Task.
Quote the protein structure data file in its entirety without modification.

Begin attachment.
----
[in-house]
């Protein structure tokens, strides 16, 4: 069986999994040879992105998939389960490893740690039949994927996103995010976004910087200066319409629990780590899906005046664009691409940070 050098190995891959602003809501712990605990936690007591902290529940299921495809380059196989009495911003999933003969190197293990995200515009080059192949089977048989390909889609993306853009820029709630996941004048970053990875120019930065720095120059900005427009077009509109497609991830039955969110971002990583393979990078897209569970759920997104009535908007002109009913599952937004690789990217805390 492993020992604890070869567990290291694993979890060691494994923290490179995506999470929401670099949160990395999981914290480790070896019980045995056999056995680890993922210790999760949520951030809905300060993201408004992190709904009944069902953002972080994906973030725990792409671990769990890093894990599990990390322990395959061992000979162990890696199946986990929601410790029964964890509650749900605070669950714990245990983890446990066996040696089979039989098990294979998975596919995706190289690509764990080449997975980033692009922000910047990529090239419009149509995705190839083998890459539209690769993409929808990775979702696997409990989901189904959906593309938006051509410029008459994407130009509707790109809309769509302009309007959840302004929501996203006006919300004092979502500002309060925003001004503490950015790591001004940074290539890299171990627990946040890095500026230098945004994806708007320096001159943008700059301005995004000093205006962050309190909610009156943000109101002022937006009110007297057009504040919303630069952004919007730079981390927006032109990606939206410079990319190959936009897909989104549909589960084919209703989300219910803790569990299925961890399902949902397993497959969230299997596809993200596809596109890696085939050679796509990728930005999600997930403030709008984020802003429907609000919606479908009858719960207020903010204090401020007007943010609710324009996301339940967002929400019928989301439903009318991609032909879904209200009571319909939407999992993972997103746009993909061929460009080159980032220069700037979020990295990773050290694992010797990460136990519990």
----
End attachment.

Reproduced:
[in-house]
């Protein structure tokens, strides 16, 4: 069986999994040879992105998939389960490893740690039949994927996103995010976004910087200066319409629990780590899906005046664009691409940070 050098190995891959602003809501712990605990936690007591902290529940299921495809380059196989009495911003999933003969190197293990995200515009080059192949089977048989390909889609993306853009820029709630996941004048970053990875120019930065720095120059900005427009077009509109497609991830039955969110971002990583393979990078897209569970759920997104009535908007002109009913599952937004690789990217805390 492993020992604890070869567990290291694993979890060691494994923290490179995506999470929401670099949160990395999981914290480790070896019980045995056999056995680890993922210790999760949520951030809905300060993201408004992190709904009944069902953002972080994906973030725990792409671990769990890093894990599990990390322990395959061992000979162990890696199946986990929601410790029964964890509650749900605070669950714990245990983890446990066996040696089979039989098990294979998975596919995706190289690509764990080449997975980033692009922000910047990529090239419009149509995705190839083998890459539209690769993409929808990775979702696997409990989901189904959906593309938006051509410029008459994407130009509707790109809309769509302009309007959840302004929501996203006006919300004092979502500002309060925003001004503490950015790591001004940074290539890299171990627990946040890095500026230098945004994806708007320096001159943008700059301005995004000093205006962050309190909610009156943000109101002022937006009110007297057009504040919303630069952004919007730079981390927006032109990606939206410079990319190959936009897909989104549909589960084919209703989300219910803790569990299925961890399902949902397993497959969230299997596809993200596809596109890696085939050679796509990728930005999600997930403030709008984020802003429907609000919606479908009858719960207020903010204090401020007007943010609710324009996301339940967002929400019928989301439903009318991609032909879904209200009571319909939407999992993972997103746009993909061929460009080159980032220069700037979020990295990773050290694992010797990460136990519990």